1. Dive Timing

To maximize the benefits of diving during a pushing tide, divers should plan their dives around the tide’s peak. This ensures that the water clarity and marine life activity are at their highest, while also reducing the risk of encountering a sudden, strong ebbing tide upon surfacing.


A pushing tide, the transitional phase from low to high tide, offers scuba divers unique

opportunities to explore the underwater world in optimal conditions. With improved water clarity, stronger currents, and increased marine life activity, this tidal phase presents divers with an enhanced and dynamic experience. However, to ensure a safe and enjoyable dive, it is crucial for scuba divers to be aware of the potential challenges and hazards associated with pushing tides.

Preparation and Planning

To make the most of a pushing tide, divers should invest time in researching and planning their dives. They should consult tide tables and local dive operators to determine the best time to dive during a pushing tide. Divers should also familiarize themselves with the local underwater environment, taking note of potential hazards, such as strong currents or entrapment risks in caves and wrecks. In addition, divers should discuss their plans with fellow divers or dive buddies, ensuring that everyone is on the same page and prepared for the conditions.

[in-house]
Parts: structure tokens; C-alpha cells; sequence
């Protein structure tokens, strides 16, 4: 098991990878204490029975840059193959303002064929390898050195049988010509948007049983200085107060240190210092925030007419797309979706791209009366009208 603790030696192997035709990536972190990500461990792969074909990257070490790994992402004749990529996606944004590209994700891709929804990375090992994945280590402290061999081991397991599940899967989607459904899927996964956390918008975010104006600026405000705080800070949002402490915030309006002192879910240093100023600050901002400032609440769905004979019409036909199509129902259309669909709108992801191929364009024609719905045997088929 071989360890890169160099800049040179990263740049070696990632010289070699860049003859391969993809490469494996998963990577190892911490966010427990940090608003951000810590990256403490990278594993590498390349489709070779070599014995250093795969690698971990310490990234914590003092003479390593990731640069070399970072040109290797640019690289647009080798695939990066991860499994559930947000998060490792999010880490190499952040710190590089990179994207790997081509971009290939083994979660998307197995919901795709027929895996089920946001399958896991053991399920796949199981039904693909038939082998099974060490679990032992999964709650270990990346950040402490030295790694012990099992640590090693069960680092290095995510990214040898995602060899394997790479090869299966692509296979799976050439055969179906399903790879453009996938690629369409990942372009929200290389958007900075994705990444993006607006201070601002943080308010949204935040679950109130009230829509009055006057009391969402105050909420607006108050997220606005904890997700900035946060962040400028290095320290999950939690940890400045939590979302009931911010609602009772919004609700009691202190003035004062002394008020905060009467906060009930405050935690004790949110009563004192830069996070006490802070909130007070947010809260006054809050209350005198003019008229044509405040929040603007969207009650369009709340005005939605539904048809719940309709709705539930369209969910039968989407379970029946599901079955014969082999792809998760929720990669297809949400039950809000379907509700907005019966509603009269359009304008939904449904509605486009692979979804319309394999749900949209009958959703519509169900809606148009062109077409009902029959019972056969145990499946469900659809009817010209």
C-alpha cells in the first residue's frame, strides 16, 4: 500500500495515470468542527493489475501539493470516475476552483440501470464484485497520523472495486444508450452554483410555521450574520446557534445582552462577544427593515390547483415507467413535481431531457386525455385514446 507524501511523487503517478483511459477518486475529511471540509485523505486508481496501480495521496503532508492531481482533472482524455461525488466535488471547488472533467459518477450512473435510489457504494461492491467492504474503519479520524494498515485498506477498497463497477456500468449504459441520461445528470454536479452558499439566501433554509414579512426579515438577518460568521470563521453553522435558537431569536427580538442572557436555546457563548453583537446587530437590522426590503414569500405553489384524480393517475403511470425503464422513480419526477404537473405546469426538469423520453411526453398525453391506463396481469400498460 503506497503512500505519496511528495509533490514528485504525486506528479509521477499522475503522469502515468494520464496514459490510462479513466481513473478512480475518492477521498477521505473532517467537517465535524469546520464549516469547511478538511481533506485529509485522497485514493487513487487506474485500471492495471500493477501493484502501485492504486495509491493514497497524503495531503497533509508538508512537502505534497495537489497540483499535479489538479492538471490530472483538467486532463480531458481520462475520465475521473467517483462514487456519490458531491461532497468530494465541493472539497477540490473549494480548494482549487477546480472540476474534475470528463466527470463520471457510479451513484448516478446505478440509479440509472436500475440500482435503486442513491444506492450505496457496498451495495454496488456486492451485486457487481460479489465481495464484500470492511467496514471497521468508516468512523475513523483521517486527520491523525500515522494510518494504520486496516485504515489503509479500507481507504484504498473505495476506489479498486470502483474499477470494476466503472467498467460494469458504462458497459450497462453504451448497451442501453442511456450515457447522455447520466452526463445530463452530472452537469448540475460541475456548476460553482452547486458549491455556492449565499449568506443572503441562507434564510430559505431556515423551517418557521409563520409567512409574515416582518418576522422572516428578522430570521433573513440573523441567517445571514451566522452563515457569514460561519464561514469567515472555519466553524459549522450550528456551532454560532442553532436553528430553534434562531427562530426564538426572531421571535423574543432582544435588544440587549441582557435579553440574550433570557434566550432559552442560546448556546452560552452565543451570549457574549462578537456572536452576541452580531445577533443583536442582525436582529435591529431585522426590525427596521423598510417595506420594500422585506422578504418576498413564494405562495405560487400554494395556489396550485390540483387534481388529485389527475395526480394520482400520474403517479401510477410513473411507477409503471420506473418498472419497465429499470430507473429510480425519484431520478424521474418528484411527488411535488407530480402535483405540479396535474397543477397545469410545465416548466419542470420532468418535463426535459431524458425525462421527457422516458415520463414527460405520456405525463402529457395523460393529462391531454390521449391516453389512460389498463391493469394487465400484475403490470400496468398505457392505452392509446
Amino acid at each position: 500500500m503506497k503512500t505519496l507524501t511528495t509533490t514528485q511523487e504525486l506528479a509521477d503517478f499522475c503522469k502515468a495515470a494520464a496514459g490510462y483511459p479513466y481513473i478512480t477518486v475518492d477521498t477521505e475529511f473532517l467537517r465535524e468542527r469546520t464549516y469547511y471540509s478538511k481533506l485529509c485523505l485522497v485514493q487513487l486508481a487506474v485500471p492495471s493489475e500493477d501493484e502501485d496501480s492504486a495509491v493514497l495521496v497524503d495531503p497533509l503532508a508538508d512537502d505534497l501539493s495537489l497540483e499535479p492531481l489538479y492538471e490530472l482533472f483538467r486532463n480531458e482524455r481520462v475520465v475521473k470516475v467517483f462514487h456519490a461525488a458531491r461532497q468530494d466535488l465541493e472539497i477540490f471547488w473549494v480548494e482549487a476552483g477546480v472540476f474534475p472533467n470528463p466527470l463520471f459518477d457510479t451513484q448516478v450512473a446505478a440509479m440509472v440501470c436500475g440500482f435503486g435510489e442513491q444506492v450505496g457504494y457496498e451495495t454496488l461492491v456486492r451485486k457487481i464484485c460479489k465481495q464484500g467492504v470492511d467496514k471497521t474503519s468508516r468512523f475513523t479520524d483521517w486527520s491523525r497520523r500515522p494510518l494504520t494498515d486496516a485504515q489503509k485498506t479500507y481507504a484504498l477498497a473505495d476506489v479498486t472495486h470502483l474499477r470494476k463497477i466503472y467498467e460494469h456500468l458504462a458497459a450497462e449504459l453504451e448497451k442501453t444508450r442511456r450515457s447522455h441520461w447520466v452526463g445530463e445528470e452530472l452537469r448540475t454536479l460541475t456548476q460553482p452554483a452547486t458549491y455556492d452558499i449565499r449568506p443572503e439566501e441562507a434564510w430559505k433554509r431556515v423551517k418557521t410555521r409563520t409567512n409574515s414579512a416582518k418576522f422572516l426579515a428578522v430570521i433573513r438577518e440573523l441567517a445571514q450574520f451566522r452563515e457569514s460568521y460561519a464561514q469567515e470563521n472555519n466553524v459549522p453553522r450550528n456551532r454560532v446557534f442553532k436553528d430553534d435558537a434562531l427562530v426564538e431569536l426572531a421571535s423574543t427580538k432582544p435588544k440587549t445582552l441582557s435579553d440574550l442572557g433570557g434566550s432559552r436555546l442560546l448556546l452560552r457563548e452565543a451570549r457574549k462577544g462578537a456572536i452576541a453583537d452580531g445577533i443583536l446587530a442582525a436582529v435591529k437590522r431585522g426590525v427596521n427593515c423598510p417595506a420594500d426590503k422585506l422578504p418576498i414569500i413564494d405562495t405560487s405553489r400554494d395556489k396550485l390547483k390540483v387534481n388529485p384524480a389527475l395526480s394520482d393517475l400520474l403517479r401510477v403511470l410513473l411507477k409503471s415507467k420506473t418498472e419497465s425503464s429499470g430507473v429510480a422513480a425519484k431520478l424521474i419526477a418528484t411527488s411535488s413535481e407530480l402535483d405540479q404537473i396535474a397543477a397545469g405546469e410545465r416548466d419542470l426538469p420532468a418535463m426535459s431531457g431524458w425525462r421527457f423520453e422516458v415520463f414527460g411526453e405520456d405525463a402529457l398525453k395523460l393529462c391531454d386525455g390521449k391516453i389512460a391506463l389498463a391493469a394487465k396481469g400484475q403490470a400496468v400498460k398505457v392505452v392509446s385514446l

Equipment Considerations

Diving during a pushing tide may require additional or specialized equipment. For example, if diving in an area with strong currents, divers may benefit from using a reef hook or a surface marker buoy (SMB) to help them maintain their position or signal their location to the surface support team. Additionally, divers should ensure that their equipment, including masks, fins, and buoyancy control devices (BCDs), are in good working order to effectively manage the conditions associated with a pushing tide.

Advanced Training

While all divers can benefit from understanding the impact of pushing tides on their underwater experience, those who wish to pursue more challenging dives during this tidal phase may consider undertaking advanced training. Specialized courses, such as drift diving, wreck diving, or cave diving, can provide divers with the skills and knowledge necessary to safely navigate the unique challenges posed by pushing tides. Furthermore, advanced training in underwater navigation, search and recovery, and rescue diving can further enhance a diver’s ability to manage potential risks and respond to emergencies during a pushing tide dive.

Final Thoughts

A pushing tide offers scuba divers a dynamic and rewarding underwater experience, presenting unique opportunities to explore clearer waters, ride strong currents, and observe active marine life. By understanding the implications of this tidal phase, carefully planning their dives, and employing appropriate safety measures, divers can enjoy the many benefits of diving during a pushing tide while minimizing potential hazards. With thorough preparation and respect for the power of the ocean, scuba divers can fully embrace and appreciate the wonders of the underwater world during a pushing tide.